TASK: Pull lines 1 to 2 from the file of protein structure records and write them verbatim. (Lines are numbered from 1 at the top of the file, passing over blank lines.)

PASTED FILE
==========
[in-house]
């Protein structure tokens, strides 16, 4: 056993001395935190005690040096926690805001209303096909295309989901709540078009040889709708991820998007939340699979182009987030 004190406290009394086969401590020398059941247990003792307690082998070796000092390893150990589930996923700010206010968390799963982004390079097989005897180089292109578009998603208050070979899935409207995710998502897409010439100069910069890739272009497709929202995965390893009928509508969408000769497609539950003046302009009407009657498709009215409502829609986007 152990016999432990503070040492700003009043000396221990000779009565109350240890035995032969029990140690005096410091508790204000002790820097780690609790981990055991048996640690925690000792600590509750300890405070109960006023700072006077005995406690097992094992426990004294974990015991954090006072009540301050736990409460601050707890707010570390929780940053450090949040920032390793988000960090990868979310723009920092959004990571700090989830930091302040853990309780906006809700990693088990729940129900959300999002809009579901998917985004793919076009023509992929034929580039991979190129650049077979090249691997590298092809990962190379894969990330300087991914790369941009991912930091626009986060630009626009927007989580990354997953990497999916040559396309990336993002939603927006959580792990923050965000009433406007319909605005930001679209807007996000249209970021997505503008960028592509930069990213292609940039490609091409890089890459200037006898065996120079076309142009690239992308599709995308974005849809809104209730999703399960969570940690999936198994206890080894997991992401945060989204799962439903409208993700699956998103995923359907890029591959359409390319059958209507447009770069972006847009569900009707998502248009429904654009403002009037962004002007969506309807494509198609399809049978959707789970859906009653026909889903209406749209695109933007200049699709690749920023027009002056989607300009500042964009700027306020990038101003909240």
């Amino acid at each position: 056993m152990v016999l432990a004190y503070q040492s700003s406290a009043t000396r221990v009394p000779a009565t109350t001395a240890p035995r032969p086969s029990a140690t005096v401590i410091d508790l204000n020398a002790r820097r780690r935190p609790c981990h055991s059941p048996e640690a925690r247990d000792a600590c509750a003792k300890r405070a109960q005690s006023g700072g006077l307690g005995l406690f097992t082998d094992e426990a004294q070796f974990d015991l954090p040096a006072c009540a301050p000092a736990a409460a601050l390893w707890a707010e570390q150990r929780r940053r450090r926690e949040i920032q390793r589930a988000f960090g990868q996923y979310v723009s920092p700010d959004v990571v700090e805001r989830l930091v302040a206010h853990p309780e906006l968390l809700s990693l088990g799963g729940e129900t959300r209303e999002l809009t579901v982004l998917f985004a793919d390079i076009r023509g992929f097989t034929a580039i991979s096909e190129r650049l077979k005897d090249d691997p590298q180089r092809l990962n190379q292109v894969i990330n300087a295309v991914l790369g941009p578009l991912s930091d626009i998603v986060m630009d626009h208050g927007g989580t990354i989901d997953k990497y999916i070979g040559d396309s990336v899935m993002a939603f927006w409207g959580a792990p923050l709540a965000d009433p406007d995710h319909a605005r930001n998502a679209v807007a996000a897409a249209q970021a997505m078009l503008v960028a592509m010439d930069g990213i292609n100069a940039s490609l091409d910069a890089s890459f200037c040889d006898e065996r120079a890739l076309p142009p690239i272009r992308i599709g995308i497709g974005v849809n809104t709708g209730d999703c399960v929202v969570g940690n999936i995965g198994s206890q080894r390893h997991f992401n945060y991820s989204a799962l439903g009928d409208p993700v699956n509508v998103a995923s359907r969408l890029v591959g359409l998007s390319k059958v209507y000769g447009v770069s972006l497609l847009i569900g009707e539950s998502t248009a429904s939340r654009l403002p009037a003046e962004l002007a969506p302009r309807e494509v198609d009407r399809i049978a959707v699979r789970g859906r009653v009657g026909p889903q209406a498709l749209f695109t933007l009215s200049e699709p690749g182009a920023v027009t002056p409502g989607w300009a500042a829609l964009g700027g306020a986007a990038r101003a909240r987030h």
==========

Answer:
[in-house]
């Protein structure tokens, strides 16, 4: 056993001395935190005690040096926690805001209303096909295309989901709540078009040889709708991820998007939340699979182009987030 004190406290009394086969401590020398059941247990003792307690082998070796000092390893150990589930996923700010206010968390799963982004390079097989005897180089292109578009998603208050070979899935409207995710998502897409010439100069910069890739272009497709929202995965390893009928509508969408000769497609539950003046302009009407009657498709009215409502829609986007 152990016999432990503070040492700003009043000396221990000779009565109350240890035995032969029990140690005096410091508790204000002790820097780690609790981990055991048996640690925690000792600590509750300890405070109960006023700072006077005995406690097992094992426990004294974990015991954090006072009540301050736990409460601050707890707010570390929780940053450090949040920032390793988000960090990868979310723009920092959004990571700090989830930091302040853990309780906006809700990693088990729940129900959300999002809009579901998917985004793919076009023509992929034929580039991979190129650049077979090249691997590298092809990962190379894969990330300087991914790369941009991912930091626009986060630009626009927007989580990354997953990497999916040559396309990336993002939603927006959580792990923050965000009433406007319909605005930001679209807007996000249209970021997505503008960028592509930069990213292609940039490609091409890089890459200037006898065996120079076309142009690239992308599709995308974005849809809104209730999703399960969570940690999936198994206890080894997991992401945060989204799962439903409208993700699956998103995923359907890029591959359409390319059958209507447009770069972006847009569900009707998502248009429904654009403002009037962004002007969506309807494509198609399809049978959707789970859906009653026909889903209406749209695109933007200049699709690749920023027009002056989607300009500042964009700027306020990038101003909240």